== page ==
Another advancement to be seen is with digital courtrooms and arbitrary into resolving disputes online. As government buildings throughout the world shut their doors to prevent the spread of Covid-19, many judges have moved operations online rather than put cases on hold altogether. The result is that custody hearings, bankruptcy proceedings, abuse charges and other cases are being heard by virtual courts. And thanks to the digital convenience of live-streaming, public hearings can now truly be heard by any member of the public.
6. E-Discovery: Electronic discovery is the electronic aspect of identifying, collecting and producing electronically stored information (ESI) in response to a request for production in a lawsuit or investigation. Unlike hardcopy evidence, electronic documents are more dynamic and often contain metadata such as time-date stamps, author and recipient information, and file properties. Preserving the original content and metadata for electronically stored information is required in order to eliminate claims of spoliation or tampering with evidence later in the litigation.
Emerging Legal Technology
Variety of legal technology has been introduced to the sector to make working more efficient, easy and safe. Some of these have been showing unexpected growth where some of them are under-developing. Here are certain types which have been covering most of the sector yet:
1. E- Filing
E-filing uses an electronic system to submit documents to the court. The clerks at the courthouse will generally approve the filing and then ensure that it gets to the right individuals at the courthouse, including the judge and any support staff. It also serves notice on all interested parties in the case as well. E-filing is used instead of mailing out notices to interested parties or physically running documents to the courthouse to be filed. The entire process is much more streamlined, allowing the legal profession to move at a much faster pace. Here are some advantages of E-filing:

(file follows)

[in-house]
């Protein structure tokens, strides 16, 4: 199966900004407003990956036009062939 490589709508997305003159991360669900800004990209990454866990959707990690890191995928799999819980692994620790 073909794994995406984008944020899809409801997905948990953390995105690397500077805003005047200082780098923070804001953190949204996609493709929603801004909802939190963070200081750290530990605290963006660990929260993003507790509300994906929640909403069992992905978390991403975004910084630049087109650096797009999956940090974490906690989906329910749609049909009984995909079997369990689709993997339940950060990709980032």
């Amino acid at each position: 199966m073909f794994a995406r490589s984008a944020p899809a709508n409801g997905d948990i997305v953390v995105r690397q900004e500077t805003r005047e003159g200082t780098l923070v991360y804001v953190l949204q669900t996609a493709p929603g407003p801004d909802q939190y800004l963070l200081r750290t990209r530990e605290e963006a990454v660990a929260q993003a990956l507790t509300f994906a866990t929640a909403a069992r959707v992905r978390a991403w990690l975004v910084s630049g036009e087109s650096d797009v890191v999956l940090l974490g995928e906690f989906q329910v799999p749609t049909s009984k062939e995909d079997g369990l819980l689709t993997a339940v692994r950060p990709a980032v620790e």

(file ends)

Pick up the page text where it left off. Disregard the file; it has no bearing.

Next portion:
a. COST SAVING- The court system has seen significant cost savings for those judicial systems that have switched to electronic filing. There is no need to retain physical copies of filed documents in many cases, either, which cuts down on costs related to document storage. Electronic filing has even permitted some law firms to go virtually paperless, which reduces overhead as well.
b. EASY TRACKING- Many courts that have switched to electronic filing also have an electronic docket system. This system allows users to browse through all of the filed documents quickly and efficiently. Managing files that used to take up rooms can now be done entirely electronically. Some dockets are even searchable.